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Hal Collins examines samples of soil bacteria in lab dishes. Link to photo information
Microbiologist Hal Collins examines soil bacteria that cause nitrogen gas to escape from crop fields into the air. Click the image for more information about it.

Climate-Friendly Farming Project Underway

By Jan Suszkiw
June 16, 2005

Reducing greenhouse gases from agriculture is the goal of Climate Friendly Farming, a five-year cooperative project involving the Agricultural Research Service (ARS) and Washington State University (WSU).

Agriculture accounts for 7 percent of all U.S. greenhouse gases. For example, cows release methane while digesting food; applying nitrogen-based fertilizers leads to nitrous oxide emissions; and tilling speeds the breakdown of soil organic matter, releasing carbon dioxide into the atmosphere.

Agriculture can have positive effects, too. Modifying farm practices can preempt the formation and release of gases. For example, instead of tilling, a farmer might adopt direct seeding, a practice that leaves organic matter relatively undisturbed and increases soil carbon storage, according to ARS soil scientists Hal Collins and Dave Huggins. Collins is based at the ARS Vegetable and Forage Crops Production Research Unit at Prosser, Wash., and Huggins works at the ARS Land Management and Water Conservation Research Unit at Pullman, Wash.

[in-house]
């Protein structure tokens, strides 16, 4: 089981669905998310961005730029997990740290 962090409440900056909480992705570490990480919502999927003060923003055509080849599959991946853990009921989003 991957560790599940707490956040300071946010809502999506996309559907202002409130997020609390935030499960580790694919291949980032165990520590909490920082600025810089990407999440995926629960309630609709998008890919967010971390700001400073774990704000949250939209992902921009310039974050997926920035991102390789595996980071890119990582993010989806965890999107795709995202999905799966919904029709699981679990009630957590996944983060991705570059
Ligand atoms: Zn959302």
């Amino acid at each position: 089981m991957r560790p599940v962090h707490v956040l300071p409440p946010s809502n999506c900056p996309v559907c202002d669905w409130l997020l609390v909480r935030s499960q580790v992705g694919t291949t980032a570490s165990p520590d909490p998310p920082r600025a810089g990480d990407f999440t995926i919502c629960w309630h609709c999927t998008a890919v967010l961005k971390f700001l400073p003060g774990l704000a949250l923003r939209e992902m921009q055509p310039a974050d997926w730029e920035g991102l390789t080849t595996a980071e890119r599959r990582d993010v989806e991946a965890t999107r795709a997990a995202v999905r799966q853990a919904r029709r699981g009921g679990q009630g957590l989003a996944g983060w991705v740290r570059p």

They're among 30 researchers, Extension agents and others comprising the Climate Friendly Farming team. The project, led by Chris Feise, director of WSU's Center for Sustaining Agriculture and Natural Resources, was established in 2004 to address concerns that greenhouse gases from farming help drive global climate change.

Collins and Huggins lead research to mitigate emissions from irrigated and dryland farming systems. WSU scientists oversee dairy research, computer modeling, socio-economic analyses and farmer outreach.

Collins' projects include evaluating the carbon-sequestering and organic matter-building potential of fiber obtained from manure that's passed through an anaerobic digester. He's also tracking the fate of nitrogen that's been applied to corn and potato crops through center-pivot irrigation.

Huggins, meanwhile, is designing novel cropping systems that avoid disturbing the soil. Two examples are conventional and organic direct-seeding, and perennial cropping systems. He's also integrating global positioning and geographical information systems to devise new methods of applying and using nitrogen fertilizer that will mitigate greenhouse gas emissions.

ARS is the U.S. Department of Agriculture's chief scientific research agency.